Structure. I thought the most interesting thing in Little Women – I mean in One – was the layer of structures Louisa May Alcott used to construct the book. There are at least three.
1. The year and seasons, roughly Christmas 1861 to Christmas 1862, with time passing at what feels like a natural rate. “One July day she came in with her hands full…” I read at the beginning of Chapter 12, while Chapter 13 begins on “one warm September afternoon,” and “the October days began to grow chilly” at the head of Chapter 14. Time moves differently in the sad, stressful November and December, so those months need more chapters.
2. Episodes. Many chapters belong to a single sister. All four get their share. All four have virtues to emulate and vices to expunge. Sometimes we work as a group, sometimes we work on our own, so to speak. The girls are always working, even while playing.
3. Pilgrim’s Progress. Alcott employs John Bunyan’s 1678 allegorical novel, and also its 1684 sequel, as a structural device throughout her own novel, both within the novel – meaning the characters read the book and refer to it – and outside of the novel, so to speak, in chapter titles and in the novel’s epigram, so that the first words of the book are actually Alcott’s adaptation of a poem from Pilgrim’s Progress: “Go then, my little Book” and encourage the “little tripping maids” to “choose to be \ Pilgrims better, by far, than thee or me.” Alcott immediately blends her own novel with her model.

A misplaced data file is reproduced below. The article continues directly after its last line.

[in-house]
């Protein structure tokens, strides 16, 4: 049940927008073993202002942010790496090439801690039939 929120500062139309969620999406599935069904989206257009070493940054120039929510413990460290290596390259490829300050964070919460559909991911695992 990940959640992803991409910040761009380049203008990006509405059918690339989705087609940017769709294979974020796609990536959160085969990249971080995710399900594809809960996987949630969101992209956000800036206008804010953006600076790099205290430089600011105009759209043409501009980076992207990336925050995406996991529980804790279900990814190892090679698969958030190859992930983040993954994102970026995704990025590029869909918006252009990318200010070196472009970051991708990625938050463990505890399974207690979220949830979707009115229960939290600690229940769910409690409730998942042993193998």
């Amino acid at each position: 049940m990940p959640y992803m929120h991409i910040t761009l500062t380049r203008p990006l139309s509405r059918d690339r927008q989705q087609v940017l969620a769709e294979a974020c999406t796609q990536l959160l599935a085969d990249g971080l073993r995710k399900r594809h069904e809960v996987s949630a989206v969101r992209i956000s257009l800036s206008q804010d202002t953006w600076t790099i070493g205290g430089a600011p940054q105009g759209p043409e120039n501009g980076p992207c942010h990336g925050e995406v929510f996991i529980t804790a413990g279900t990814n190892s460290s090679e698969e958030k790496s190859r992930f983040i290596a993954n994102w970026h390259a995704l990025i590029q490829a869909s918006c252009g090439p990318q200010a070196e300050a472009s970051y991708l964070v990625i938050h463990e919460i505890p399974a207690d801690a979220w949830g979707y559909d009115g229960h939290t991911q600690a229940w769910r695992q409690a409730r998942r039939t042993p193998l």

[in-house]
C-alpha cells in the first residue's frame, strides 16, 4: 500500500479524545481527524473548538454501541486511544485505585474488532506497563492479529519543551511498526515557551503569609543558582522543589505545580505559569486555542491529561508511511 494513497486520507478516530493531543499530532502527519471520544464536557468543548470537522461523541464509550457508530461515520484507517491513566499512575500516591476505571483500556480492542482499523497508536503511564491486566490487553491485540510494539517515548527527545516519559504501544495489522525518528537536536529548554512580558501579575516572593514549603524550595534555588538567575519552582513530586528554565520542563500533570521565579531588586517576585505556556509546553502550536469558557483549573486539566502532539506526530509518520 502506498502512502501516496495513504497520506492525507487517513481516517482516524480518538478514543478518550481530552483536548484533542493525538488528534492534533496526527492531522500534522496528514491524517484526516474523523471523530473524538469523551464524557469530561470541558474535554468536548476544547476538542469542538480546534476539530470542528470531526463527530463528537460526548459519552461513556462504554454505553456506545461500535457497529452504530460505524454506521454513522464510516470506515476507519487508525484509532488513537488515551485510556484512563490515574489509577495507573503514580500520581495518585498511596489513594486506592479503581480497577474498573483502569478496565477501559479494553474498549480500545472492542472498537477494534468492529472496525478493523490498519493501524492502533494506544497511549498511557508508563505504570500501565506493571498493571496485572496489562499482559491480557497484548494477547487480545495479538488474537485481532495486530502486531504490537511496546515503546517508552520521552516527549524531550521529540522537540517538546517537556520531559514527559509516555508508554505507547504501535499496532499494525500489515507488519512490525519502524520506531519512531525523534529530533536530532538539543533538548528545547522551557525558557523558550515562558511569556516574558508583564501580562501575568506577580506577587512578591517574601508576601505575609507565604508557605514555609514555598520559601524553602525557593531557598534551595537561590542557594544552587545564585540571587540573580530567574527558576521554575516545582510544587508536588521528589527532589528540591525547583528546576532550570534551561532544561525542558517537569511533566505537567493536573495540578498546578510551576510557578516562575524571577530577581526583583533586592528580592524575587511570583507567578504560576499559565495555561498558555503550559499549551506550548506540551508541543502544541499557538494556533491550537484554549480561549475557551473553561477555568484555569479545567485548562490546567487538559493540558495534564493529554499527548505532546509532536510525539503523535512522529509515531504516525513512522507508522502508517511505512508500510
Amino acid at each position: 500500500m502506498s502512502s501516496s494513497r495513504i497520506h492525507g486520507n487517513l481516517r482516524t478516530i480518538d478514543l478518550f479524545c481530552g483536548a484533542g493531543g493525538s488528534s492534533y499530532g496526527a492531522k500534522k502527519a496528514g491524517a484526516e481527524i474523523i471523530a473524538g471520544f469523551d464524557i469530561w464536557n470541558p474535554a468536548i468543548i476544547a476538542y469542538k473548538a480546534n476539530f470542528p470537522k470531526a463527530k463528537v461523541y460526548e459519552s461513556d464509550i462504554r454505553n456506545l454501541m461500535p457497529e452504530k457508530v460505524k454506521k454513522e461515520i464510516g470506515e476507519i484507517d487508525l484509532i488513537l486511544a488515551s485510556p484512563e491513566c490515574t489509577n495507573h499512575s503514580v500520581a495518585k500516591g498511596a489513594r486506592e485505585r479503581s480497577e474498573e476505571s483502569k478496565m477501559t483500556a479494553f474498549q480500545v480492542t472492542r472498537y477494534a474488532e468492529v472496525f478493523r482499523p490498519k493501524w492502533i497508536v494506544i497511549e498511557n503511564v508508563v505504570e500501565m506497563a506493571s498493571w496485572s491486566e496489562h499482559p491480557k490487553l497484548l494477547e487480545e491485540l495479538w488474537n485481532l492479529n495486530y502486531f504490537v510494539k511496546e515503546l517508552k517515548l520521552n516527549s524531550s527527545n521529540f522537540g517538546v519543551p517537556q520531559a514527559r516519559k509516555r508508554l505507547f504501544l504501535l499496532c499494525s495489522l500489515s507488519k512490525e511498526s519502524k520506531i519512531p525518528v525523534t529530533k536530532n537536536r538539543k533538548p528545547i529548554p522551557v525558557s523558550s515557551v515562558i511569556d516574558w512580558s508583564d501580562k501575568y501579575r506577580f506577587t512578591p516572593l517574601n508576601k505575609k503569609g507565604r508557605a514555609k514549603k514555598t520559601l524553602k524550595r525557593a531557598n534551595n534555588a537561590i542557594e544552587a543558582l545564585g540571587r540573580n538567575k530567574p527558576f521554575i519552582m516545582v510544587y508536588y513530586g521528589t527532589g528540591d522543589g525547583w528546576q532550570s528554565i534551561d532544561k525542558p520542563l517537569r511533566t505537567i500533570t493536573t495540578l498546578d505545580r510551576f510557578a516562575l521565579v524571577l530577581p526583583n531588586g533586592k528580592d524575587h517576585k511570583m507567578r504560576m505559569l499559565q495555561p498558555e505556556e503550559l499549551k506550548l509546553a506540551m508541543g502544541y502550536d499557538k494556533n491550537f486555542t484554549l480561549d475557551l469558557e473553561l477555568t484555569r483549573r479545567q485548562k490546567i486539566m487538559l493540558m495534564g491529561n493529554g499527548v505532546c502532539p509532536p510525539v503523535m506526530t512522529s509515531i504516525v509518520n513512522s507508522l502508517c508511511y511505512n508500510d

On that first Christmas, in Chapter 2, the girls all receive new copies of Pilgrim’s Progress, hidden under their pillows during the night, with each sister getting a different colored cover. Which is great, right? Those were the days. These are the “little books” that the sisters are always reading for comfort and instruction. The fictional characters are again modeling behavior for the actual reader engrossed in his own little book, as seen as Chapter 16 opens:
In the cold gray dawn the sisters lit their lamp and read their chapter with an earnestness never felt before. For now the shadow of a real trouble had come, the little books were full of help and comfort, and as they dressed, they agreed to say goodbye cheerfully and hopefully, and send their mother on her anxious journey unsaddened by tears or complaints from them.
The Pilgrim’s Progress takes the place of the Bible for the March sisters. I may well have missed a reference, but I believe the Bible is directly mentioned only once, in Chapter 33 – now we are in Two – where it is found in the possession of the 1848 revolutionary Professor Bhaer who keeps his edition of Shakespeare “with his German Bible, Plato, Homer, and Milton.” In other words, the Bible is kept in the company of literature, not religious texts. The fact that almost no one in the novel can even read this Bible is an additional irony.
Two unfortunately loses much of this overlaid structure. The sequel becomes, as the passage about the books suggests, a kind of Bildungsroman for Jo, with the other sisters sidelined in one way or another, a functional but less complex way to organize the story.
Jane GS was inspired, when she read Little Women, to read The Pilgrim’s Progress as well, which more Alcott readers should do. Bunyan’s book is sectarian and narrow, but also one of the great pieces of English prose, and I find that reading it in the context of Little Women softens its Calvinist harshness, which by itself is a debt I owe Alcott.